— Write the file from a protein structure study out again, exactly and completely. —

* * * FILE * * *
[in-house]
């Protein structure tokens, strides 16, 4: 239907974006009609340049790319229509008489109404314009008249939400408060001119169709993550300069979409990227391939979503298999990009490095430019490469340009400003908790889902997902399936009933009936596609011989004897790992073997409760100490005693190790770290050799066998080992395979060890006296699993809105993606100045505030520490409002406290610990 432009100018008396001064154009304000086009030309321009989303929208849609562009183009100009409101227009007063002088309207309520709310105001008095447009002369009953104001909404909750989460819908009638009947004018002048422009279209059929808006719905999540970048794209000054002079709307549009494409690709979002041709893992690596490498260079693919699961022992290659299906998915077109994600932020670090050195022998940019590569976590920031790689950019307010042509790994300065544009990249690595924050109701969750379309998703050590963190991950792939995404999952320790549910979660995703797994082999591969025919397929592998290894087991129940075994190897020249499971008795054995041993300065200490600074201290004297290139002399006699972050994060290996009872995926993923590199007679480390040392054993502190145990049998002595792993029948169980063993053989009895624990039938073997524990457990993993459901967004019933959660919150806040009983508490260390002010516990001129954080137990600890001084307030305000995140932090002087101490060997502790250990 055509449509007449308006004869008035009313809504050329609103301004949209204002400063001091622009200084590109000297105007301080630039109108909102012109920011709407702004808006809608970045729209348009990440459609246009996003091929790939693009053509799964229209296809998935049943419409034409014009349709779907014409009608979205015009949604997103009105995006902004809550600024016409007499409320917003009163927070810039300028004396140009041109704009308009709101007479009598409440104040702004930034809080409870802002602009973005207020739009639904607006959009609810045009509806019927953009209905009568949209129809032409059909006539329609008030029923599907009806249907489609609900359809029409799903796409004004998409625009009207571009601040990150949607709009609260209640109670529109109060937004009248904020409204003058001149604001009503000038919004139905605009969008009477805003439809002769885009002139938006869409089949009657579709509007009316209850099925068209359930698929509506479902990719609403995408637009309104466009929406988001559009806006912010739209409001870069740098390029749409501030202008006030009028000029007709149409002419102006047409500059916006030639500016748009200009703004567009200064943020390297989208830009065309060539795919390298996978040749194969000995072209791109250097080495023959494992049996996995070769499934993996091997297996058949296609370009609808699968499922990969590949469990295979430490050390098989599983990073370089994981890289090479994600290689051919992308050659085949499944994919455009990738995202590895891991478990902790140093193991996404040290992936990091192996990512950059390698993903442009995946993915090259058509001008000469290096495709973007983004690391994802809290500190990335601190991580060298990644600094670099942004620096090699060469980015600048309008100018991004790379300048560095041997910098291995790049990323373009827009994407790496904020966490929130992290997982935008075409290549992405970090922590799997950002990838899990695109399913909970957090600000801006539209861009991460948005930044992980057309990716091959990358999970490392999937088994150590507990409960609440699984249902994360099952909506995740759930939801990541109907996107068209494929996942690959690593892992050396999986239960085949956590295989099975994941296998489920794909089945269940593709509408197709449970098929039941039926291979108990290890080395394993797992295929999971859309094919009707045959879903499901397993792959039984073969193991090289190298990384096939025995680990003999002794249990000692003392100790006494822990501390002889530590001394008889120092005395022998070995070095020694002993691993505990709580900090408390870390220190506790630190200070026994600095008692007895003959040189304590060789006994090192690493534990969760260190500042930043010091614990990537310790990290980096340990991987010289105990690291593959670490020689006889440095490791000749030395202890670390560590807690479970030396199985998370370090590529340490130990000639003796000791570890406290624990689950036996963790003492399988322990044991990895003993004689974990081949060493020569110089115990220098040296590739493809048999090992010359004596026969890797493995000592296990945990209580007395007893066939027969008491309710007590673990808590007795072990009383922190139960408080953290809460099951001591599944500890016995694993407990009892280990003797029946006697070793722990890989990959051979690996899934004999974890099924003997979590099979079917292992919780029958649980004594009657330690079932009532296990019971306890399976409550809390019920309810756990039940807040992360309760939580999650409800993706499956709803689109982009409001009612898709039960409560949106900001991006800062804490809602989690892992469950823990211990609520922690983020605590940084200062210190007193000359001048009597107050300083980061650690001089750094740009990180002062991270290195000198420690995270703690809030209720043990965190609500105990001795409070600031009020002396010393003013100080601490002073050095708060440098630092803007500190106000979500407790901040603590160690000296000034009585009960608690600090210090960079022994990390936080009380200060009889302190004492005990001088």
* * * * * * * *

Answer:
[in-house]
């Protein structure tokens, strides 16, 4: 239907974006009609340049790319229509008489109404314009008249939400408060001119169709993550300069979409990227391939979503298999990009490095430019490469340009400003908790889902997902399936009933009936596609011989004897790992073997409760100490005693190790770290050799066998080992395979060890006296699993809105993606100045505030520490409002406290610990 432009100018008396001064154009304000086009030309321009989303929208849609562009183009100009409101227009007063002088309207309520709310105001008095447009002369009953104001909404909750989460819908009638009947004018002048422009279209059929808006719905999540970048794209000054002079709307549009494409690709979002041709893992690596490498260079693919699961022992290659299906998915077109994600932020670090050195022998940019590569976590920031790689950019307010042509790994300065544009990249690595924050109701969750379309998703050590963190991950792939995404999952320790549910979660995703797994082999591969025919397929592998290894087991129940075994190897020249499971008795054995041993300065200490600074201290004297290139002399006699972050994060290996009872995926993923590199007679480390040392054993502190145990049998002595792993029948169980063993053989009895624990039938073997524990457990993993459901967004019933959660919150806040009983508490260390002010516990001129954080137990600890001084307030305000995140932090002087101490060997502790250990 055509449509007449308006004869008035009313809504050329609103301004949209204002400063001091622009200084590109000297105007301080630039109108909102012109920011709407702004808006809608970045729209348009990440459609246009996003091929790939693009053509799964229209296809998935049943419409034409014009349709779907014409009608979205015009949604997103009105995006902004809550600024016409007499409320917003009163927070810039300028004396140009041109704009308009709101007479009598409440104040702004930034809080409870802002602009973005207020739009639904607006959009609810045009509806019927953009209905009568949209129809032409059909006539329609008030029923599907009806249907489609609900359809029409799903796409004004998409625009009207571009601040990150949607709009609260209640109670529109109060937004009248904020409204003058001149604001009503000038919004139905605009969008009477805003439809002769885009002139938006869409089949009657579709509007009316209850099925068209359930698929509506479902990719609403995408637009309104466009929406988001559009806006912010739209409001870069740098390029749409501030202008006030009028000029007709149409002419102006047409500059916006030639500016748009200009703004567009200064943020390297989208830009065309060539795919390298996978040749194969000995072209791109250097080495023959494992049996996995070769499934993996091997297996058949296609370009609808699968499922990969590949469990295979430490050390098989599983990073370089994981890289090479994600290689051919992308050659085949499944994919455009990738995202590895891991478990902790140093193991996404040290992936990091192996990512950059390698993903442009995946993915090259058509001008000469290096495709973007983004690391994802809290500190990335601190991580060298990644600094670099942004620096090699060469980015600048309008100018991004790379300048560095041997910098291995790049990323373009827009994407790496904020966490929130992290997982935008075409290549992405970090922590799997950002990838899990695109399913909970957090600000801006539209861009991460948005930044992980057309990716091959990358999970490392999937088994150590507990409960609440699984249902994360099952909506995740759930939801990541109907996107068209494929996942690959690593892992050396999986239960085949956590295989099975994941296998489920794909089945269940593709509408197709449970098929039941039926291979108990290890080395394993797992295929999971859309094919009707045959879903499901397993792959039984073969193991090289190298990384096939025995680990003999002794249990000692003392100790006494822990501390002889530590001394008889120092005395022998070995070095020694002993691993505990709580900090408390870390220190506790630190200070026994600095008692007895003959040189304590060789006994090192690493534990969760260190500042930043010091614990990537310790990290980096340990991987010289105990690291593959670490020689006889440095490791000749030395202890670390560590807690479970030396199985998370370090590529340490130990000639003796000791570890406290624990689950036996963790003492399988322990044991990895003993004689974990081949060493020569110089115990220098040296590739493809048999090992010359004596026969890797493995000592296990945990209580007395007893066939027969008491309710007590673990808590007795072990009383922190139960408080953290809460099951001591599944500890016995694993407990009892280990003797029946006697070793722990890989990959051979690996899934004999974890099924003997979590099979079917292992919780029958649980004594009657330690079932009532296990019971306890399976409550809390019920309810756990039940807040992360309760939580999650409800993706499956709803689109982009409001009612898709039960409560949106900001991006800062804490809602989690892992469950823990211990609520922690983020605590940084200062210190007193000359001048009597107050300083980061650690001089750094740009990180002062991270290195000198420690995270703690809030209720043990965190609500105990001795409070600031009020002396010393003013100080601490002073050095708060440098630092803007500190106000979500407790901040603590160690000296000034009585009960608690600090210090960079022994990390936080009380200060009889302190004492005990001088």